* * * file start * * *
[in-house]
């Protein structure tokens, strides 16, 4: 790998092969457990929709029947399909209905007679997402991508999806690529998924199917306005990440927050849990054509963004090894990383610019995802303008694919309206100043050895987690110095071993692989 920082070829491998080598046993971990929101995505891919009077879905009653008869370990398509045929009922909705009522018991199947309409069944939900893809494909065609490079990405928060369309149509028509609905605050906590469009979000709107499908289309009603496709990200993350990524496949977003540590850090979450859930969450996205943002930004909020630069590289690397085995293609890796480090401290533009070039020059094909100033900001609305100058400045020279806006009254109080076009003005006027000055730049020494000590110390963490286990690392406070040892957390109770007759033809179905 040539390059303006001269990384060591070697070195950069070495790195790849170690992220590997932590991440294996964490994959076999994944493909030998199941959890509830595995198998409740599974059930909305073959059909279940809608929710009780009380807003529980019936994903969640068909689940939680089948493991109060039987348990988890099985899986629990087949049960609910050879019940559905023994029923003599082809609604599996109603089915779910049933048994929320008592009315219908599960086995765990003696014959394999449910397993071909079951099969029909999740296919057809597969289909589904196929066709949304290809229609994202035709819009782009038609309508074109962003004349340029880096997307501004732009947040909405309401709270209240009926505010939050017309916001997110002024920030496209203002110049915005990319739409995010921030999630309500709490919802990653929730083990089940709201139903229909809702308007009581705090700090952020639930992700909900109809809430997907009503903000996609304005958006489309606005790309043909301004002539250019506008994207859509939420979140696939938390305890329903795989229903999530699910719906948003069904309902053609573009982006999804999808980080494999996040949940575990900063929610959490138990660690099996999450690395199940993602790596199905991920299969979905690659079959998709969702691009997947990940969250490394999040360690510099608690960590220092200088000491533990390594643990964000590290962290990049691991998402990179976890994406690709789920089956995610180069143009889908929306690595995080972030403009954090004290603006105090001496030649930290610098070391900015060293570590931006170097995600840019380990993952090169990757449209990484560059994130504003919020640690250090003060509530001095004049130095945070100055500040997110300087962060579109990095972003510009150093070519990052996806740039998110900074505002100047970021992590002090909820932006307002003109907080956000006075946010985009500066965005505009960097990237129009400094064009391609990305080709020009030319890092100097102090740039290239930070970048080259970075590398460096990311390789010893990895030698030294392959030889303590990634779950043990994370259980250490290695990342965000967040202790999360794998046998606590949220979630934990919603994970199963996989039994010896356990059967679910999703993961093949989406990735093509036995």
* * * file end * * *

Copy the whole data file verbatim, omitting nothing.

[in-house]
């Protein structure tokens, strides 16, 4: 790998092969457990929709029947399909209905007679997402991508999806690529998924199917306005990440927050849990054509963004090894990383610019995802303008694919309206100043050895987690110095071993692989 920082070829491998080598046993971990929101995505891919009077879905009653008869370990398509045929009922909705009522018991199947309409069944939900893809494909065609490079990405928060369309149509028509609905605050906590469009979000709107499908289309009603496709990200993350990524496949977003540590850090979450859930969450996205943002930004909020630069590289690397085995293609890796480090401290533009070039020059094909100033900001609305100058400045020279806006009254109080076009003005006027000055730049020494000590110390963490286990690392406070040892957390109770007759033809179905 040539390059303006001269990384060591070697070195950069070495790195790849170690992220590997932590991440294996964490994959076999994944493909030998199941959890509830595995198998409740599974059930909305073959059909279940809608929710009780009380807003529980019936994903969640068909689940939680089948493991109060039987348990988890099985899986629990087949049960609910050879019940559905023994029923003599082809609604599996109603089915779910049933048994929320008592009315219908599960086995765990003696014959394999449910397993071909079951099969029909999740296919057809597969289909589904196929066709949304290809229609994202035709819009782009038609309508074109962003004349340029880096997307501004732009947040909405309401709270209240009926505010939050017309916001997110002024920030496209203002110049915005990319739409995010921030999630309500709490919802990653929730083990089940709201139903229909809702308007009581705090700090952020639930992700909900109809809430997907009503903000996609304005958006489309606005790309043909301004002539250019506008994207859509939420979140696939938390305890329903795989229903999530699910719906948003069904309902053609573009982006999804999808980080494999996040949940575990900063929610959490138990660690099996999450690395199940993602790596199905991920299969979905690659079959998709969702691009997947990940969250490394999040360690510099608690960590220092200088000491533990390594643990964000590290962290990049691991998402990179976890994406690709789920089956995610180069143009889908929306690595995080972030403009954090004290603006105090001496030649930290610098070391900015060293570590931006170097995600840019380990993952090169990757449209990484560059994130504003919020640690250090003060509530001095004049130095945070100055500040997110300087962060579109990095972003510009150093070519990052996806740039998110900074505002100047970021992590002090909820932006307002003109907080956000006075946010985009500066965005505009960097990237129009400094064009391609990305080709020009030319890092100097102090740039290239930070970048080259970075590398460096990311390789010893990895030698030294392959030889303590990634779950043990994370259980250490290695990342965000967040202790999360794998046998606590949220979630934990919603994970199963996989039994010896356990059967679910999703993961093949989406990735093509036995």